Lukewarm Response to EU Beneficial Ownership Register Agreement.

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(Christine Legarde (Managing Director , IMF)

In the shadow of the Panama Papers the EU has reached agreement on the sharing of beneficial ownership information related to trusts and companies. Following UK Prime Minister, David Cameron’s commitment at the end of the G8 Summit in 2008 to create a UK beneficial ownership register that would be ‘public’; some time afterwards the EU announced that its members would be free to set up their own registers with public access to the information left to the discretion of the member states.

Reaction to the EU announcement has been tepid among AML (Anti-Money Laundering) circles because the entries in the registers are not going to be verifiable by an external source. This is because the The EU is not asking its members to include any verifying details on their registers of the kind that money-laundering reporting officers need when conducting ‘know your customer’ or ‘customer due diligence’ procedures.

Moreover, holdings under 25 per cent in companies and certain trusts are not disclosable.

I suppose we should be grateful that the threshold is so low because back in 2005 the thinking then, lead by former Italian President Silvio Berlusconi was that the threshold should be nearer to 100!

Aside from the fact that even with beneficial ownership of the kind agreed to by the EU, the UK version, and the ones that are hastily being put together so that countries do not face G20 -blacklisting(at least in this regard) the issue of confidentially remains to be tackled.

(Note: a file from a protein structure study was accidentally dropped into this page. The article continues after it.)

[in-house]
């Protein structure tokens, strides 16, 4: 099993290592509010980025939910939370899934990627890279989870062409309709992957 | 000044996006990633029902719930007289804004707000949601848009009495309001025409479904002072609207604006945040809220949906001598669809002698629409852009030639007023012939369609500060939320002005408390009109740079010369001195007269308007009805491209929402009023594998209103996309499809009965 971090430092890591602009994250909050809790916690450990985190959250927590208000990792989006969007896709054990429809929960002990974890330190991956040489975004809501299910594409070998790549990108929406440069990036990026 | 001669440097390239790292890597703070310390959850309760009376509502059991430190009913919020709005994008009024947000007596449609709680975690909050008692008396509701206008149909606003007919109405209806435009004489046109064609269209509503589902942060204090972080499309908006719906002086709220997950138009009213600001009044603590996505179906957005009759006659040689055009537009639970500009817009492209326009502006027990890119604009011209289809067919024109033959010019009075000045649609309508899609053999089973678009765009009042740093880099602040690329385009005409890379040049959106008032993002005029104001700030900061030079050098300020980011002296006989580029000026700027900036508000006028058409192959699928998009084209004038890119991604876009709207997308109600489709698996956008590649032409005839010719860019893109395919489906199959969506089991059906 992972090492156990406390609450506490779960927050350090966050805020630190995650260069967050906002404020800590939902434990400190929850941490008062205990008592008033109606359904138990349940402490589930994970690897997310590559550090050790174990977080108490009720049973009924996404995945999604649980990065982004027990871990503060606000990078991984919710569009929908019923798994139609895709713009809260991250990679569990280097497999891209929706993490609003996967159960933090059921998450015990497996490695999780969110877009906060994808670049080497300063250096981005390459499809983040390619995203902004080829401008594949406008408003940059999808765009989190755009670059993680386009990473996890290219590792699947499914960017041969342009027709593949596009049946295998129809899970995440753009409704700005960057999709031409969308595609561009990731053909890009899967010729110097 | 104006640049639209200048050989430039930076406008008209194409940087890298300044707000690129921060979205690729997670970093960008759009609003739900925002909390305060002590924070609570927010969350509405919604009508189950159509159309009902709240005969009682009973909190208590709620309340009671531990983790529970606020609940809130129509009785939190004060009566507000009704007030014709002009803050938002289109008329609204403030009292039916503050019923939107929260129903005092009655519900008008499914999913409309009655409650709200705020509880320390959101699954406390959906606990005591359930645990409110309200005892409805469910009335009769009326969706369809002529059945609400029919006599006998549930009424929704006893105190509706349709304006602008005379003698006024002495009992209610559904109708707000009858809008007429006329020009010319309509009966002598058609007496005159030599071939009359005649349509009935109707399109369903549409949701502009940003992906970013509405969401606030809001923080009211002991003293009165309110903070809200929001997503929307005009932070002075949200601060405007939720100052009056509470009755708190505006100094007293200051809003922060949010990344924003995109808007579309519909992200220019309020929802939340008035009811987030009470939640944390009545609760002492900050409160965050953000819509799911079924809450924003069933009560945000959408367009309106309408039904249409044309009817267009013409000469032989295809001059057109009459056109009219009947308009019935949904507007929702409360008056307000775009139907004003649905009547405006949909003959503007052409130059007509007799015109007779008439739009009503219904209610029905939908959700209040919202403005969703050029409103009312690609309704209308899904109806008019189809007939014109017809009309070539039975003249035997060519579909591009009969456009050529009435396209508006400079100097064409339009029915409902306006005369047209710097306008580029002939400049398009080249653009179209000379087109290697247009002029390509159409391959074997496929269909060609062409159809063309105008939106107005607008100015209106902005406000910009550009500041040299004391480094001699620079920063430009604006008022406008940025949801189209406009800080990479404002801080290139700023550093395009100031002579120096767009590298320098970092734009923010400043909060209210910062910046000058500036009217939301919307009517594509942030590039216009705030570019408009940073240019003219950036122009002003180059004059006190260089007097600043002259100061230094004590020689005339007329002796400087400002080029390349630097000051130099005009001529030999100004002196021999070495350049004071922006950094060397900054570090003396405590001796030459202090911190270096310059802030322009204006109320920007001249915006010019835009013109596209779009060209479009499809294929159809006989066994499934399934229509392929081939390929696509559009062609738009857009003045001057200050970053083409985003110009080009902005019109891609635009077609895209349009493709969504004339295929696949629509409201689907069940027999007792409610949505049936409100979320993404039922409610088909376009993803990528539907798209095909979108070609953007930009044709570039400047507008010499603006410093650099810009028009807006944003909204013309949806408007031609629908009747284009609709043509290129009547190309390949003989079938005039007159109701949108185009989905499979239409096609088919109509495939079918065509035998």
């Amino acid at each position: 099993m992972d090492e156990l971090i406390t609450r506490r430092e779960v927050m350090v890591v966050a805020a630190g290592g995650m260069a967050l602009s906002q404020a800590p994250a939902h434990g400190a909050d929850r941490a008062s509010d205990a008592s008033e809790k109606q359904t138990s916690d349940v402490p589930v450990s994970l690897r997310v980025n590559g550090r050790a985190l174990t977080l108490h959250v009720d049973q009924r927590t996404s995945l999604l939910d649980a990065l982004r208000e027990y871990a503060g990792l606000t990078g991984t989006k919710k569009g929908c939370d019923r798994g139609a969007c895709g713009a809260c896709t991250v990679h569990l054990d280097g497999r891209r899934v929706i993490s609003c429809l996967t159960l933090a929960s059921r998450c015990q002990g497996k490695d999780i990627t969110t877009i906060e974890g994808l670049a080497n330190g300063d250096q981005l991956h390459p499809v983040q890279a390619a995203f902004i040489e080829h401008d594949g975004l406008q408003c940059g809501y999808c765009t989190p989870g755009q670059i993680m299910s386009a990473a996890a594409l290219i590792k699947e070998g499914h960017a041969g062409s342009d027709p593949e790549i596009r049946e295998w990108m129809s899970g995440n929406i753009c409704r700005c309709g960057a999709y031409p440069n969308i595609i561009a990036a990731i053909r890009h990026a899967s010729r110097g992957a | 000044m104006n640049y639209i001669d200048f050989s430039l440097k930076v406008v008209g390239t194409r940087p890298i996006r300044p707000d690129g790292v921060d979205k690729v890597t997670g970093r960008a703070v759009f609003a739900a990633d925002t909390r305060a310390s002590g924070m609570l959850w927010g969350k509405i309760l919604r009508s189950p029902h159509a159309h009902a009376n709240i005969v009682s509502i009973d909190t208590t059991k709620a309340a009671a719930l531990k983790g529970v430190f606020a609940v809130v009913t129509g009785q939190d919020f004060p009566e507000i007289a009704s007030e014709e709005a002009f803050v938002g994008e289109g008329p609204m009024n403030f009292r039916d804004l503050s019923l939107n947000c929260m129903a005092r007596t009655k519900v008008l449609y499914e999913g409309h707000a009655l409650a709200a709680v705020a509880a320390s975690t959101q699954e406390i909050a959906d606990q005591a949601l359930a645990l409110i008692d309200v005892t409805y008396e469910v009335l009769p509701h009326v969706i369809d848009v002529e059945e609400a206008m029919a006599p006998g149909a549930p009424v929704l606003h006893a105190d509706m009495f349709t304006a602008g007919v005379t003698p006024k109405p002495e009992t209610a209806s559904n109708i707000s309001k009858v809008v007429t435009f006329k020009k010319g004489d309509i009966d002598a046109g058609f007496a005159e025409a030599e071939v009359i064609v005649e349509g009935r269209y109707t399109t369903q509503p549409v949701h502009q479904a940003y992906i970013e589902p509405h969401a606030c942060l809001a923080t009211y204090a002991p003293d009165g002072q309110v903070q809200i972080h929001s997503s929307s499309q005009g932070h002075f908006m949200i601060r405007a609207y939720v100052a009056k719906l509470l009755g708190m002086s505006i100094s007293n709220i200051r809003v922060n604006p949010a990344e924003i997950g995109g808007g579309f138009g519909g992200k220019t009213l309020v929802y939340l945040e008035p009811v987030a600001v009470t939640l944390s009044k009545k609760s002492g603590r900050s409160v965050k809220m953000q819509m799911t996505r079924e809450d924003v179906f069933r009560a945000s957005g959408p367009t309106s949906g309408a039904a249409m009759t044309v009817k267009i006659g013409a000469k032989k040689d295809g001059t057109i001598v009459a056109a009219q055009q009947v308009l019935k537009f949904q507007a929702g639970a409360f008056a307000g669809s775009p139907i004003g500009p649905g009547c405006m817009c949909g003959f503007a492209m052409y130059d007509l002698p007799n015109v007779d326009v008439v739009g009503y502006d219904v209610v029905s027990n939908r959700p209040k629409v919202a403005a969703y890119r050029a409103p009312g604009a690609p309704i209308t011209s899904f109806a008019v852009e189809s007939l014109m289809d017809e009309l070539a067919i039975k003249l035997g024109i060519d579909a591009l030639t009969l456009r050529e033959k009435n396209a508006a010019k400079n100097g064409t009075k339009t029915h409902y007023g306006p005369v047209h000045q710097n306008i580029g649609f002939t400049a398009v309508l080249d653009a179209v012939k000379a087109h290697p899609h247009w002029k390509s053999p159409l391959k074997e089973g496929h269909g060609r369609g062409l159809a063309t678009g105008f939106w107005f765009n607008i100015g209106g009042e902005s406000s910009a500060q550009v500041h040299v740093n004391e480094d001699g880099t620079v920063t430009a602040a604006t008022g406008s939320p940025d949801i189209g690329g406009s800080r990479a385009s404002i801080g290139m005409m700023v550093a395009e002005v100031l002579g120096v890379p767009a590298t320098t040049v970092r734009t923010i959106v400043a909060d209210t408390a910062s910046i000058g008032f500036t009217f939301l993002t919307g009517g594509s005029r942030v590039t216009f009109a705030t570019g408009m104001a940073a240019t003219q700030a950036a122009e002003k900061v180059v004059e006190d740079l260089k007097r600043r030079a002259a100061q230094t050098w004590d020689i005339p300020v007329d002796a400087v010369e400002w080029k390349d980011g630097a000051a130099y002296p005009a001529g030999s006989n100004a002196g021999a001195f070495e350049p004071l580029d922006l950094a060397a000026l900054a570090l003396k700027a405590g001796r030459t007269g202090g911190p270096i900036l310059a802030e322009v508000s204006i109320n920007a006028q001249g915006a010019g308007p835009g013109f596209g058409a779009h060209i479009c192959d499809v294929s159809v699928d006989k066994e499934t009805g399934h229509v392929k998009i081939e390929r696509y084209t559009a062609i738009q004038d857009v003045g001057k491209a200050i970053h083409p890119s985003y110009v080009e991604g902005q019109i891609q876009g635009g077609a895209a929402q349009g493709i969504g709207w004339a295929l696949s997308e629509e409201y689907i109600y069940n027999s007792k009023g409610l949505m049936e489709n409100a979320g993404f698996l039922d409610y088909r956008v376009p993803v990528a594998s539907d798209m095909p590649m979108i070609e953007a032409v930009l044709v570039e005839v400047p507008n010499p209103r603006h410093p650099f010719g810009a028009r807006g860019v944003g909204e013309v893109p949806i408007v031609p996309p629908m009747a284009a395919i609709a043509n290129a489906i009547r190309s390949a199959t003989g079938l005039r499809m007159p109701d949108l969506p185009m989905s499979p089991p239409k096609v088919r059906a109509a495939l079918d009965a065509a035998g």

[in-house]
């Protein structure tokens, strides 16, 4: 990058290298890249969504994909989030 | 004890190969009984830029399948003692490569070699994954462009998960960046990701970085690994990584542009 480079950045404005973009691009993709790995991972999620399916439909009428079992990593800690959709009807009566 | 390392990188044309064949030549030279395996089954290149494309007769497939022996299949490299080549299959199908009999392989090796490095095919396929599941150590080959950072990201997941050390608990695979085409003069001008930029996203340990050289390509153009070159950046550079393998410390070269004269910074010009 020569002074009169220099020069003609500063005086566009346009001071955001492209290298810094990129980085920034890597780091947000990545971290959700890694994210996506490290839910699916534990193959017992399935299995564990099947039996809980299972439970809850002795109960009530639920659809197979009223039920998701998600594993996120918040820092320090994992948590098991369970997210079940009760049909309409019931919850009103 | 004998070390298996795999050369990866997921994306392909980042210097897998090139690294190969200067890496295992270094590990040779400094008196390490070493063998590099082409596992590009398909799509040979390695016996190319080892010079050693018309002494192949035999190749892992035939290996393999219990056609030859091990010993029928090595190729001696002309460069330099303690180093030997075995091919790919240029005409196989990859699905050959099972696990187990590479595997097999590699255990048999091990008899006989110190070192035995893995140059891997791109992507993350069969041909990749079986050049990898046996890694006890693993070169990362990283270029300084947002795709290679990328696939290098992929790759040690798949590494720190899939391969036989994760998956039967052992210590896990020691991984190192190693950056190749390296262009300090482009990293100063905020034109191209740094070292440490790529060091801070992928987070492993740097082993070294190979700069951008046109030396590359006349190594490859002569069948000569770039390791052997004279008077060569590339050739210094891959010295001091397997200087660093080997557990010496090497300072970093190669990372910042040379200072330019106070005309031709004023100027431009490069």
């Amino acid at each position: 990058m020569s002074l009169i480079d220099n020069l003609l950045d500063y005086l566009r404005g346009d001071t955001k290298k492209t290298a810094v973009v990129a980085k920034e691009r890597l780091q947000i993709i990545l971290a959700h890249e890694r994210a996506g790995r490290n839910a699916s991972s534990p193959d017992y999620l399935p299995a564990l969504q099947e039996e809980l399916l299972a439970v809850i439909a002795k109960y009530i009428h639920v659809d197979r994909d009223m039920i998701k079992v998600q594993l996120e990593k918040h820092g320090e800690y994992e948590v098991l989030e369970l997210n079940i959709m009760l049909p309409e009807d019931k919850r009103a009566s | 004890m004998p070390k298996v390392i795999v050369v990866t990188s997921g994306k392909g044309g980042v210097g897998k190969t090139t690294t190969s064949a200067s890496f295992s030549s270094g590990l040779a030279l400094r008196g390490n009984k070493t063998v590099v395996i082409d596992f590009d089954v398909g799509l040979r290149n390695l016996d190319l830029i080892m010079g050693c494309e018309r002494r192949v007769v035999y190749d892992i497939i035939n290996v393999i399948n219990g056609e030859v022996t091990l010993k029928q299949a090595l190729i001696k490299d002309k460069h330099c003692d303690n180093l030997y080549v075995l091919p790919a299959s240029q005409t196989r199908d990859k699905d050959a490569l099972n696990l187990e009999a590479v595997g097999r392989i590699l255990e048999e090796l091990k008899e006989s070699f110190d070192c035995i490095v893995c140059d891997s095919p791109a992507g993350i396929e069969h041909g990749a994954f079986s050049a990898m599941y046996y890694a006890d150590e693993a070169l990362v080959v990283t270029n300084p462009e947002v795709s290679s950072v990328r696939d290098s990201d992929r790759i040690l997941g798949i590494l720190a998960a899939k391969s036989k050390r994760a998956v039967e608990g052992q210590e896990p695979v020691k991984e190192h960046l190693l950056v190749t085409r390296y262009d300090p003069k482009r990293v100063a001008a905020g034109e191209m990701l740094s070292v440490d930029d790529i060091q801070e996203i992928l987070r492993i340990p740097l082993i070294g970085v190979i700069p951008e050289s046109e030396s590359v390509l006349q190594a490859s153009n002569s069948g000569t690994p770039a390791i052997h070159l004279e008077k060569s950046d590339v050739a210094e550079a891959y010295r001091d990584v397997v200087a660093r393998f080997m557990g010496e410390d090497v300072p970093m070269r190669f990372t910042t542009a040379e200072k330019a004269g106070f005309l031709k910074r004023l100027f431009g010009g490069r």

This is especially relevant in in light of the unprecedented breach that gave access to the public’s access to 11.5 million items of confidential client affairs spanning a period from 1974 to 20015. Now established that this historic breach was not the work of of an indignant ‘whistle-blower’, as some would have wished to believe, but rather an external breach according to the firm whose client accounts were compromised.

Despite claims that the UK version will be ‘public‘ the understanding thus far is that the information will be ‘open’ to law and regulatory enforcement officials only and not the proverbial ‘reasonable man on the Clapham omnibus’!

It has been argued that the concerns about privacy is not on ‘all fours’ with that which the US has staked its right not to exchange information  on a multilateral basis in accordance with the same ‘universal’ standard that Panama has been accused of being deliberately and willingly recalcitrant in adopting. Whether the information is housed, captured or exchanged within in the public or private sectors the salient point is that the integrity of the information being exchanges whether by bilateral treaty or multilateral convention, confidentiality is a key pillar upon which the new exchange of information and transparency standards will stand or fall.

With legitimate privacy concerns and question marks about the ability to verify the information recorded in the registers, last week at the the in the tepid response to the EU announcement is succinctly captured in this statement by Pekka Dare, the money-laundering training specialist at International Compliance Training, who lectured at the International Compliance Association’s conference in London last week:

“with no apparent verification of the information submitted by corporate entities, the actual reduction in the amount of criminal abuse of corporate structures is likely to be limited. So the onus will remain on regulated firms and those working in AML roles.”

In light of the fore-going , the question then becomes are the proposed beneficial ownership registers present any ‘value-added’ and if not could they be used to provide another means of populating lists which though not definitely rejected by the World Trade Organisation in the Panama-Argentina dispute 2015 does leave the door open for another panel to consider this proposition as WTO dispute panels are not bound by the legal principle of ‘stare decisis‘, which dictates that determining points in litigation according to what has been decided by previous courts where the facts and circumstances are comparable.

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